Consumer price index (CPI) and Producer Price Index (PPI) reports also come out from various countries this week. South Korea kicks off the stream of reports, with European countries and then the Eurozone as a whole reporting later this week.
2021 was a year of more money chasing fewer goods and experiences, begetting inflation, so these two sets of reports will give a spot check of how many regions exited 2021 and how that sets them up for the year ahead.
4. Retail, Office, and Industrial earnings this week
While Q4 earnings season tends to be the slowest to kick off as companies close their books for the year, we get a few off-cycle reports this week to work through.
Walgreens Boots Alliance (NASDAQ:WBA) is the headliner, as the U.S.-based pharmacy retailer reports Thursday before market open. It is expected to report $32.46B in revenue, a 7% decrease vs. the year ago period (amid a divestiture), as well as $1.35/share in earnings, a 31% jump. This comes amid reports that Bain Capital has made a bid for the U.K.-based Boots chain.
Bed Bath & Beyond (NASDAQ:BBBY) also reports Thursday morning. The one-time meme stock and struggling retailer missed on earnings last quarter and provided underwhelming guidance, so eyes will be on whether they can show any incremental improvement or positive guidance for the holiday season quarter (this report is for the quarter ending November 27th).
MillerKnoll (NASDAQ:MLKN) reports Tuesday after market hours. The office furniture maker – a combination of legacy companies Herman Miller and Knoll – is expected to post $1.04B in revenue in its first quarter as a combined entity, and the call and guidance will be a good indicator for whether companies are merely postponing plans to return to the office or abandoning them.
WD-40 Company (NASDAQ:WDFC), Constellation Brands (NYSE:STZ), and PriceSmart Inc (NASDAQ:PSMT) are among other reporters this week.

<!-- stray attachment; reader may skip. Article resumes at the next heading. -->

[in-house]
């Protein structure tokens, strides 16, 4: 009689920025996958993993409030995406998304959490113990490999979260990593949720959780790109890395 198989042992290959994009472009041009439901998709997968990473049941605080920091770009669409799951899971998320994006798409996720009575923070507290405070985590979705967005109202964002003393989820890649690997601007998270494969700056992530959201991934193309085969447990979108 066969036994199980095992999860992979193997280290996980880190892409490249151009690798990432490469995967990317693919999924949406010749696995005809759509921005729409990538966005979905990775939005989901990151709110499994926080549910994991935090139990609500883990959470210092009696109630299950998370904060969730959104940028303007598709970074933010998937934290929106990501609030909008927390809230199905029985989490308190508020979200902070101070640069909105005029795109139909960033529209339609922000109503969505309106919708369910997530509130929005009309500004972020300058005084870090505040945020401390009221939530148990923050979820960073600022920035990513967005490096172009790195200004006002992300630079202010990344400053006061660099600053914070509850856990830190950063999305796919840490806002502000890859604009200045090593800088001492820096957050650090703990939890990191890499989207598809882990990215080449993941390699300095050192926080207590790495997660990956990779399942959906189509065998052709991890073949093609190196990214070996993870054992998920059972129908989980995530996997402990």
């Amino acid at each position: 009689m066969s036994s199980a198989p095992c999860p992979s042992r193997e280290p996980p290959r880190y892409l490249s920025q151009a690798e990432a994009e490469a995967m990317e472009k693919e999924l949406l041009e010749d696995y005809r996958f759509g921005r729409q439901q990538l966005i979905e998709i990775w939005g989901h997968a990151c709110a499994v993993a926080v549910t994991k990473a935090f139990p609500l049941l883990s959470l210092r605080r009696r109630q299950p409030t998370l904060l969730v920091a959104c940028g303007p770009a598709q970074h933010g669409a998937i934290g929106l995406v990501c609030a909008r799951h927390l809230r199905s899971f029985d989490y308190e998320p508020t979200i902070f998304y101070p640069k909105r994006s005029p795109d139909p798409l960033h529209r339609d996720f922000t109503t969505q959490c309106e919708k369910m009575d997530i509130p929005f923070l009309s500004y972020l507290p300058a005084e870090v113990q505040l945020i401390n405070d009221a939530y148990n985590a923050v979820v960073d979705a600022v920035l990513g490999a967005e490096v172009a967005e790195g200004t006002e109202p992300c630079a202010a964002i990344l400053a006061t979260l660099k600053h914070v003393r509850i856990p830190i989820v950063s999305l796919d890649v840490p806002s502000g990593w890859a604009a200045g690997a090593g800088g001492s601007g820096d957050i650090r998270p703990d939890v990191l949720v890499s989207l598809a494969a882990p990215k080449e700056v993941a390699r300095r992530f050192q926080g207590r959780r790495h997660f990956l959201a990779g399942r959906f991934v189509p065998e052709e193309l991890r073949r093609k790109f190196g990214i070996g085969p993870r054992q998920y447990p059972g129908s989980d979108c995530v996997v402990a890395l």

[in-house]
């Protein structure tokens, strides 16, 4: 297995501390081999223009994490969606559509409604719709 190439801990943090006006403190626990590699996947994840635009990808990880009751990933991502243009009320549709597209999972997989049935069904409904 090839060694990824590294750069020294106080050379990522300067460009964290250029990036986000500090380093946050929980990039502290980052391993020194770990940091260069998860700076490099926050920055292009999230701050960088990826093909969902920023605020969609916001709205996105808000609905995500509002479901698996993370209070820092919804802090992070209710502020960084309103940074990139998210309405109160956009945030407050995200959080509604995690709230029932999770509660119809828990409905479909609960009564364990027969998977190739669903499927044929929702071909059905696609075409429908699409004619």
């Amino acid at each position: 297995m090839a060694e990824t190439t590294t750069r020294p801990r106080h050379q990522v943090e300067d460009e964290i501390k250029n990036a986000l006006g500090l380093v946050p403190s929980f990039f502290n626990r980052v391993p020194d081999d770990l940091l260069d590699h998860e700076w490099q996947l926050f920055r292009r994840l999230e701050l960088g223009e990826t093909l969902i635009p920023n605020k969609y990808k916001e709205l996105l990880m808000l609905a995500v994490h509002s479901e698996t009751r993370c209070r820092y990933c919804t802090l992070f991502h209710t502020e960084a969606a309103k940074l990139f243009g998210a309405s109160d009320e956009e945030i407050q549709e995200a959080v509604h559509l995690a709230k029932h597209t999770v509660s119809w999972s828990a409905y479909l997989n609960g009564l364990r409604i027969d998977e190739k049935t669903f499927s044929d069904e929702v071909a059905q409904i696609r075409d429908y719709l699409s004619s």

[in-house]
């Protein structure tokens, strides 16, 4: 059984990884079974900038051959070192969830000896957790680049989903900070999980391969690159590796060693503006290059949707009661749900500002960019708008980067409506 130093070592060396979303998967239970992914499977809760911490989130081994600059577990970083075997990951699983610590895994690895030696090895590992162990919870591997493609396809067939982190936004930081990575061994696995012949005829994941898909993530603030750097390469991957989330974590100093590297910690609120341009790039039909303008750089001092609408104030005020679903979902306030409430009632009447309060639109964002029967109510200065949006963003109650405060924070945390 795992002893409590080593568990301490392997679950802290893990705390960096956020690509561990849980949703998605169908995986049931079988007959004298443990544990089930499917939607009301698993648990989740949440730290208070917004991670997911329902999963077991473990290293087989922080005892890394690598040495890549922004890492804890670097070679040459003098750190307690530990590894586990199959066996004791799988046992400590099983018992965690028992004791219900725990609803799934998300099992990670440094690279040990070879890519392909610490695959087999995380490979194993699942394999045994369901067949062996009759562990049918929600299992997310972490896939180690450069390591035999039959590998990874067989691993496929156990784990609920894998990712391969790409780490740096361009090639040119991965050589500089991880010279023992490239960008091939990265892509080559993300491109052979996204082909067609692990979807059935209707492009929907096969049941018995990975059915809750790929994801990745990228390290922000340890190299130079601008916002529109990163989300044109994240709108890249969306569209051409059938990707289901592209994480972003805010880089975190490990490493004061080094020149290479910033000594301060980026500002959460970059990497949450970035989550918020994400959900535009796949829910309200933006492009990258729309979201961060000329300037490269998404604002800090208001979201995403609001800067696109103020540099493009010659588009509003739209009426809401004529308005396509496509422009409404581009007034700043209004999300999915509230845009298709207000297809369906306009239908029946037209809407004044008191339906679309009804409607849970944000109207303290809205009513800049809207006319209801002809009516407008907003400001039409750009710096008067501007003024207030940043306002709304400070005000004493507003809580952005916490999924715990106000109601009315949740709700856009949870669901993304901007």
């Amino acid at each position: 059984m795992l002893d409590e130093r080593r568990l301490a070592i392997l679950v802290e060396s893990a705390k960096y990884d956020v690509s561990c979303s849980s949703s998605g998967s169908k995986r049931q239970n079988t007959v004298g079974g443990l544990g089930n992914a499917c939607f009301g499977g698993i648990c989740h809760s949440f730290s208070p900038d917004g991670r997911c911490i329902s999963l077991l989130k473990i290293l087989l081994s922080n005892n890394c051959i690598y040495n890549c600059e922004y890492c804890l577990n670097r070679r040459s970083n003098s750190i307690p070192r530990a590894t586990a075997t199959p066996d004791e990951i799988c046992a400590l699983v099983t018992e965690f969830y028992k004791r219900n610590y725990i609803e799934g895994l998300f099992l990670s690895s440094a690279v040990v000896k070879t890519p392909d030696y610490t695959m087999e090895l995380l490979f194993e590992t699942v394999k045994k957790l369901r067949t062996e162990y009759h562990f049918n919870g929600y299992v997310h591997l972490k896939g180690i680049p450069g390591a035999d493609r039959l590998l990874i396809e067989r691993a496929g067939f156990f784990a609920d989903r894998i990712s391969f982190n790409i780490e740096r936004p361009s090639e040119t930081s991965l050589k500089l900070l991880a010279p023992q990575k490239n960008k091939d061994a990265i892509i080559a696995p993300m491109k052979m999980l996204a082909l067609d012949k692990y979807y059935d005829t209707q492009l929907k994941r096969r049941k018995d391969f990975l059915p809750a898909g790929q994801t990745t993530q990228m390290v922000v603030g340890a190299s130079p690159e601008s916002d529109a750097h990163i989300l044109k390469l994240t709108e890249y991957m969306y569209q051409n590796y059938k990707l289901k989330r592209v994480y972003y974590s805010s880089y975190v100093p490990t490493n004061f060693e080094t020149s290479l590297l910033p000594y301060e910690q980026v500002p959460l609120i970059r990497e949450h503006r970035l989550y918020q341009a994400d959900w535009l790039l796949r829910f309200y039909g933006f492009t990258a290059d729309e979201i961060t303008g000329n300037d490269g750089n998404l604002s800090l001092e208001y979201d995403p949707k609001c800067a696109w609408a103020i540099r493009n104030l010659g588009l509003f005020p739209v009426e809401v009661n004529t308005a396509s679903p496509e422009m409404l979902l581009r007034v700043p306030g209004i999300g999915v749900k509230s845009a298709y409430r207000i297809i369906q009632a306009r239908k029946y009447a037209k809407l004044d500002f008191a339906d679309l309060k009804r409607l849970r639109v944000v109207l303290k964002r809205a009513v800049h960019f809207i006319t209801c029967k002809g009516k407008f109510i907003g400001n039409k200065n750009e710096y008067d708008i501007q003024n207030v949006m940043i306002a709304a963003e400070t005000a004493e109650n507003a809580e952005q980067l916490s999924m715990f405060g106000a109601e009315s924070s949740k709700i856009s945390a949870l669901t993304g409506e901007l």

See our full earnings calendar for the latest.
Read also: 3 Stocks To Watch Next Week: Bed Bath & Beyond, Walgreens, Constellation Brands
5. Presidents Biden and Putin to speak again
U.S. President Joe Biden and Russian President Vladimir Putin are scheduled to speak by phone this Thursday as the tension at the Ukraine/Russia border continues. This would mark the second call in three weeks amidst the stationing of 100,000 Russian troops on the Ukrainian border.
Officials from the U.S. and Russia are poised to meet in Geneva next Monday, January 10th, for security pact negotiations that this recent crisis has brought to light.
President Biden is also expected to speak to Ukraine President Volodymyr Zelenskyy today to express his support for Ukraine.
Beyond the risk of geopolitical instability and what that would mean for markets, this situation has been most relevant for investors with respect to European energy prices and the knock-on effects of inflation in the food supply chain and elsewhere. While natural gas has backed off its recent peak in Europe after a series of supply adjustments, a calming of tensions would be a good thing for markets and the region more broadly, assuming it is not too dearly bought.
Read also: Investing.com’s 2022 Market Outlook